Urgent Museum Notice

Art Fix Friday: January 8, 2021

Blog Category:  Art Fix Friday
A black-and-white photograph of a light-skinned adult woman holding a newspaper with news about World War II. She wears a coat and her short, curly hair is caught in the wind.

On Jan 1, artworks created in 1925 entered the public domain, now free from their copyright restrictions. Works by women artists include Virginia Woolf’s Mrs. Dalloway, Edith Wharton’s The Writing of Fiction, and Etsu Inagaki Sugimoto’s A Daughter of the Samurai; songs by Ma Rainey and Bessie Smith; Tina Modotti’s photograph Telephone Wires, Mexico; and more.

A sepia-toned photo shows a power line tower at the photo's bottom with many thin, straight power lines emanating from it and crossing a cloudy sky, all taking up the upper two-thirds of the photo.
Tina Modotti, Telephone Wires, Mexico, 1925; Photo courtesy of the Museum of Modern Art, New York

Artnet reflects on 1925 as a “momentous year for art, for reasons good and ill.” It was the year Frida Kahlo was in the bus accident that would shape the rest of her life and art; artist Joan Mitchell was born; and Anni Fleischmann married Josef Albers.

Front-Page Femmes

Newsone remembers Zora Neale Hurston, the celebrated writer, folklorist, and anthropologist, whose 130th birthday was yesterday.

ARTnews remembers art critic and curator Barbara Rose, who has died at age 84.

The New York Times reports on how Jean Smith is “quietly subverting art world economics” by selling her paintings on Facebook for $100.

NPR reports on the efforts to uncover the lost works of women artists of the Renaissance.

The New York Times reviews painter Leonora Carrington’s newly reissued 1974 Surrealist novel, The Hearing Trumpet.

Hyperallergic reports on the Baltimore Museum of Art’s year of collecting work exclusively by women artists, including Kay WalkingStick, Laura Aguilar, Loïs Mailou Jones, and Jaune Quick-to-See Smith.

An abstract painting done in warm, muted tones of tangerine, pink, and beige, that depicts bodily forms. One lays down with one leg extended and the other bent--the negative space between the legs is painted in a bright lavender color. The genital area is a darkened abstract circle. In the top left green feet appear next to another form in a sitting position, the negative space painted bright baby blue and the genital area also darkened.
Kay WalkingStick, Fantasy for a January Day, 1971; The Baltimore Museum of Art: Purchase with exchange funds from the Pearlstone Family Fund and partial gift of the Andy Warhol Foundation for the Visual Arts, Inc.; © Kay WalkingStick

In a Brazilian sculpture park, Juliana Notari installed a concrete crimson vulva sculpture, Diva (2020), which she hopes will spark conversations on gender.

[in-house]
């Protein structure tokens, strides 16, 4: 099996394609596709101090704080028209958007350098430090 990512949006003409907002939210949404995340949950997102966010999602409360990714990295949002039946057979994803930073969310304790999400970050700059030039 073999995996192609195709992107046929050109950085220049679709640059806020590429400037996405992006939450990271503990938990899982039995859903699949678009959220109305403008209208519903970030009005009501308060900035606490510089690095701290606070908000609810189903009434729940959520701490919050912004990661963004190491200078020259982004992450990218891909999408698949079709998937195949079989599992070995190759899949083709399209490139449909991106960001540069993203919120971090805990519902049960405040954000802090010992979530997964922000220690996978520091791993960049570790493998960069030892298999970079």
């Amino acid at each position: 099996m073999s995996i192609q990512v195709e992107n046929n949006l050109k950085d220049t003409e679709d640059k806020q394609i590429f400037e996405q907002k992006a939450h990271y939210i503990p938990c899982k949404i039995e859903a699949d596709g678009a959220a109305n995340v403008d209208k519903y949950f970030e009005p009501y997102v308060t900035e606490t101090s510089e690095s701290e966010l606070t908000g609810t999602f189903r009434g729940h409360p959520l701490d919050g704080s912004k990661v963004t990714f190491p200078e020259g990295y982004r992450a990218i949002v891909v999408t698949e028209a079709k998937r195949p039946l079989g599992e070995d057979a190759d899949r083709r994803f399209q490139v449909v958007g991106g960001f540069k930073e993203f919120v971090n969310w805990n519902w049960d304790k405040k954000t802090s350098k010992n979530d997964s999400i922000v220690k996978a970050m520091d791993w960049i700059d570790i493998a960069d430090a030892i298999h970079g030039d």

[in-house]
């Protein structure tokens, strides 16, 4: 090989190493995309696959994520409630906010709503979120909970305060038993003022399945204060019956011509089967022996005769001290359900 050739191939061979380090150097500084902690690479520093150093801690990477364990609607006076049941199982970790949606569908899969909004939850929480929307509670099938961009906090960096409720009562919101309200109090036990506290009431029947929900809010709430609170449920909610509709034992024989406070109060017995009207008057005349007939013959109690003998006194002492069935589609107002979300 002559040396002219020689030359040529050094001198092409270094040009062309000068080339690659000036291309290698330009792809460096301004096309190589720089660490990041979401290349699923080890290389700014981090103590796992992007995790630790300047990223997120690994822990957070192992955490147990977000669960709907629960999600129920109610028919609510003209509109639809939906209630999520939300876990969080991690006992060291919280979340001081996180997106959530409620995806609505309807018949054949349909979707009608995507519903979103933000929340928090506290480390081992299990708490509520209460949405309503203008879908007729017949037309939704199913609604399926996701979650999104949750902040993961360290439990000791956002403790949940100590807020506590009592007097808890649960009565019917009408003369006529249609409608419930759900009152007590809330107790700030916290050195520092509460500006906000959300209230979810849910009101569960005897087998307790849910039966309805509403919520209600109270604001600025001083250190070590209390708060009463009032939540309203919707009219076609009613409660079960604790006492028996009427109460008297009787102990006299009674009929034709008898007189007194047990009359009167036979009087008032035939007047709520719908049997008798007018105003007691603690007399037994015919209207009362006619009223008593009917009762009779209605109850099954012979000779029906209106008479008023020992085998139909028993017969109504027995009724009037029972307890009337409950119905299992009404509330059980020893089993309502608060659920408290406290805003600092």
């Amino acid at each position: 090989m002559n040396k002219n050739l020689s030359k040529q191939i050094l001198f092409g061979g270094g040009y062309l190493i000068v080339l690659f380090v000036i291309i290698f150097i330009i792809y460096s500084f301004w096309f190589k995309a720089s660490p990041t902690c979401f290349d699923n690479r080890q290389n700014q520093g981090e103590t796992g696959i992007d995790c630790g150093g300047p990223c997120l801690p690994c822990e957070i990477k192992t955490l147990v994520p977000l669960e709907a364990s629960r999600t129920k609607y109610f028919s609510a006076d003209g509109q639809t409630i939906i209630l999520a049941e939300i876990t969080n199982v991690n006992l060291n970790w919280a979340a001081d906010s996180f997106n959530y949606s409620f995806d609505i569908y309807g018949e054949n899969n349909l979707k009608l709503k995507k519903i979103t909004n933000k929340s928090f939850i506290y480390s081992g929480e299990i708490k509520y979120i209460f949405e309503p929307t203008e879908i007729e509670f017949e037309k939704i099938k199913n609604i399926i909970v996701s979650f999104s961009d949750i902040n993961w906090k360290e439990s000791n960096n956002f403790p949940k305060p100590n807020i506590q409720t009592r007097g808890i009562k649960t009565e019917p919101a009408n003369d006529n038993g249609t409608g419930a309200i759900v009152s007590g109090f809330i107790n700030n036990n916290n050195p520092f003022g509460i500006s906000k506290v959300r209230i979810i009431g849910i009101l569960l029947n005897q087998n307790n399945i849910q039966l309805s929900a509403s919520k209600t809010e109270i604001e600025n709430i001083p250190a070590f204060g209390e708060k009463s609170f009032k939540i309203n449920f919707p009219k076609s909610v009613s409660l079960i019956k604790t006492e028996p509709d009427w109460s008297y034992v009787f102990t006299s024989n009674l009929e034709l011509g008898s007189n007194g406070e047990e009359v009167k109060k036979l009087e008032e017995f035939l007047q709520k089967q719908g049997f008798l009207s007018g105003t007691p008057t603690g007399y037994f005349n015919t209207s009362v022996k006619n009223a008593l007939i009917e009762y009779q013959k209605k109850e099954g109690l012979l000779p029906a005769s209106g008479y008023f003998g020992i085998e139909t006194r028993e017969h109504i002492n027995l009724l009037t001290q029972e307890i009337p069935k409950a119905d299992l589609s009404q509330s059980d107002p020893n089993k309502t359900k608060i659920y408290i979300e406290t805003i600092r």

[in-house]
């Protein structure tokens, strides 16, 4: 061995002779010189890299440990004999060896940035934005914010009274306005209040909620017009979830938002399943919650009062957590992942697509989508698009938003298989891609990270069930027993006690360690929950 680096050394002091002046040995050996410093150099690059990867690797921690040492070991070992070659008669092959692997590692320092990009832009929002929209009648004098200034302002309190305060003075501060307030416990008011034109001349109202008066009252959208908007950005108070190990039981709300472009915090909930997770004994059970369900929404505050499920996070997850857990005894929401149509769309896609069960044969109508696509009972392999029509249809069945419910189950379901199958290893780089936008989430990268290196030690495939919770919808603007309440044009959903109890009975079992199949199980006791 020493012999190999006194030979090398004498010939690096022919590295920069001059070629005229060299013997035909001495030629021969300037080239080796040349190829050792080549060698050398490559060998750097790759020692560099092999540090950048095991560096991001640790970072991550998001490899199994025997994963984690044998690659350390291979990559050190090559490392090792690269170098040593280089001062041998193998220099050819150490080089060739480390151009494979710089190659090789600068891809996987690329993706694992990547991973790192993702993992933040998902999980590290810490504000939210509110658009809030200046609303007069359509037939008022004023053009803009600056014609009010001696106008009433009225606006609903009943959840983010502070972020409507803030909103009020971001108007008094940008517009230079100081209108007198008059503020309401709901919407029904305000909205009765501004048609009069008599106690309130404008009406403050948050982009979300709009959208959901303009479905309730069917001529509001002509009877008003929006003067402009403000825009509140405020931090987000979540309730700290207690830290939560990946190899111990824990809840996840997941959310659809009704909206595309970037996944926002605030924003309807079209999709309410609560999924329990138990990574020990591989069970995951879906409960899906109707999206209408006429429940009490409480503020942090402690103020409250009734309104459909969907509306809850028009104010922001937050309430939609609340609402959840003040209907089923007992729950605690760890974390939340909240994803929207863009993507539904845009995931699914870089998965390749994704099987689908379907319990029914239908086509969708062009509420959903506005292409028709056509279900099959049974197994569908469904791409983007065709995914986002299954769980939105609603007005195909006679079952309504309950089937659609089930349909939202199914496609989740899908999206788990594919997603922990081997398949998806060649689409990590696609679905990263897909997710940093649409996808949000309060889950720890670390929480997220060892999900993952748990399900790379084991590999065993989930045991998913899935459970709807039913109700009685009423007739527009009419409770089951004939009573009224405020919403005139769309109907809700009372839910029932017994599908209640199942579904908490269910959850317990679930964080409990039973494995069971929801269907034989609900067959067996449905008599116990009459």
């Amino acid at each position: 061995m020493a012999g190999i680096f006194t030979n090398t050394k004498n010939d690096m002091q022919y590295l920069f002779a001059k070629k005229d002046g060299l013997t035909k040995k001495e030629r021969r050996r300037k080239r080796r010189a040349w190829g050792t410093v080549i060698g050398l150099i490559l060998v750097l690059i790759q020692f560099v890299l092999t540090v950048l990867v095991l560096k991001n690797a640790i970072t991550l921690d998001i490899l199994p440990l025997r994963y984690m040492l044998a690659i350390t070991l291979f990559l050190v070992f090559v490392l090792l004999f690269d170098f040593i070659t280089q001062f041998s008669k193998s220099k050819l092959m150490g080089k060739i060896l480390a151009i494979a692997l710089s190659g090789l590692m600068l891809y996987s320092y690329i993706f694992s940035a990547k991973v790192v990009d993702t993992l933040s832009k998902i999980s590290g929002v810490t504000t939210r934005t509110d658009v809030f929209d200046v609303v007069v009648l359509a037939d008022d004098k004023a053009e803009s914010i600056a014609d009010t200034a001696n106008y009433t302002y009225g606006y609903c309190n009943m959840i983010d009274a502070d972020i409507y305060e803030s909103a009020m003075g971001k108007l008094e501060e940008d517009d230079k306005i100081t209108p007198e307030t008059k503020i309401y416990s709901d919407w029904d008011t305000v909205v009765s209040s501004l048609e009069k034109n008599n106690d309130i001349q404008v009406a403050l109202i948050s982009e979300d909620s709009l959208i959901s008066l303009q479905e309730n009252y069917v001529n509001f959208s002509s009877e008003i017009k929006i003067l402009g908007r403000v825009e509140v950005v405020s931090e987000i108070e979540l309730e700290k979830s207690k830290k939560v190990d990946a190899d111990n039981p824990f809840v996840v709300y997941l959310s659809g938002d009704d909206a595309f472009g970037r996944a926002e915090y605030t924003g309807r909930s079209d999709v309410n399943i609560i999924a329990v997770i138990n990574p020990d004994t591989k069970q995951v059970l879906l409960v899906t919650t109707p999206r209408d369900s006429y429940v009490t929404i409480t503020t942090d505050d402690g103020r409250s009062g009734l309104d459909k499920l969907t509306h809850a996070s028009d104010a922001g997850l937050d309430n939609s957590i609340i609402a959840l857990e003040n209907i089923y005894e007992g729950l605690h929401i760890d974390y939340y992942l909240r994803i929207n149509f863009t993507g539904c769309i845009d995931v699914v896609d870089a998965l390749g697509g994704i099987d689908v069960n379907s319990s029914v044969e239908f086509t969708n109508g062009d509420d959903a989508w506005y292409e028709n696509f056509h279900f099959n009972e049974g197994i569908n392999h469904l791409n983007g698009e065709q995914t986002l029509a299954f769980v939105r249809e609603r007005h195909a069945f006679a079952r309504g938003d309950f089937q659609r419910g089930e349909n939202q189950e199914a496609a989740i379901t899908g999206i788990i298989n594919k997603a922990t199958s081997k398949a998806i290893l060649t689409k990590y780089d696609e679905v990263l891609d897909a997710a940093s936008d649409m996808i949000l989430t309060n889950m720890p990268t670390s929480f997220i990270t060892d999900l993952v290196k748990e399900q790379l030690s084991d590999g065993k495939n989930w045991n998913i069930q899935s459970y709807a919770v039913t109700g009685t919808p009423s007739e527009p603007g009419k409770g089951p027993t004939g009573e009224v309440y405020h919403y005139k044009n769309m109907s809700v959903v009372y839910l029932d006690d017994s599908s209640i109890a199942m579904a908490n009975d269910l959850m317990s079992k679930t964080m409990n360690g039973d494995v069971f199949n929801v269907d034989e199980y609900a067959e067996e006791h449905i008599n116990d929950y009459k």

The New Yorker publishes a poem from Patricia Spears Jones that converses with Betye Saar’s Mystic Chart for an Unemployed Sorceress (1964).

Colossal showcases the work of Caroline Harrius, who embroiders floral motifs into porcelain vases, visualizing the intersections of gender and craft history.

Hyperallergic reviews Zadie Xa’s performance Moon Poetics 4 Courageous Earth Critters and Dangerous Day Dreamers, an immersive production that conveys a planet in crisis.

The Guardian profiles pianist Angela Hewitt, who appeared in NMWA’s Shenson Chamber Music Series in 2018, after her piano was accidentally destroyed by movers.

Shows We Want to See

At the Goodman Gallery in Johannesburg, South Africa, Cassi Namoda: To Live Long is To See Much reflects on life experience, thresholds, and the passage of time in Africa. The exhibition embodies Namoda’s practice of cultural observation gained from a childhood growing up between Mozambique, Haiti, and the United States. BOMB interviewed the artist about the influence of place, recurring motifs, and more. On view through January 16.

A painting of a dark-skinned woman wearing a baby blue dress and yellow crutches that fit to her forearms and extend to the ground. She is mid-walk in a somewhat abstract cityscape, with buildings behind her painted in rectangles and squares. In front of her lays a tilted wheelbarrow with a small pile of dirt under one wheel.
Cassi Namoda, The joy of living, outweighs misery and sorrow, 2020; Oil and acrylic on cotton poly; Photo courtesy of the Goodman Gallery

At the Museo Nacional del Prado in Madrid, Spain, Uninvited Guests: Episodes on Women, Ideology, and the Visual Arts in Spain, 1833–1931 examines sexism in Spain during the late 19th and early 20th centuries and the museum’s own role in perpetuating it. The exhibition presents 130 rarely seen works from the era’s female artists—including María Roësset Mosquera, Elena Brockmann de Llanos, and Julia Alcayde y Montoya, and looks critically at male artists’ negative portrayals of women. Hyperallergic reviewed the show, which is accessible online. On view through March 14.

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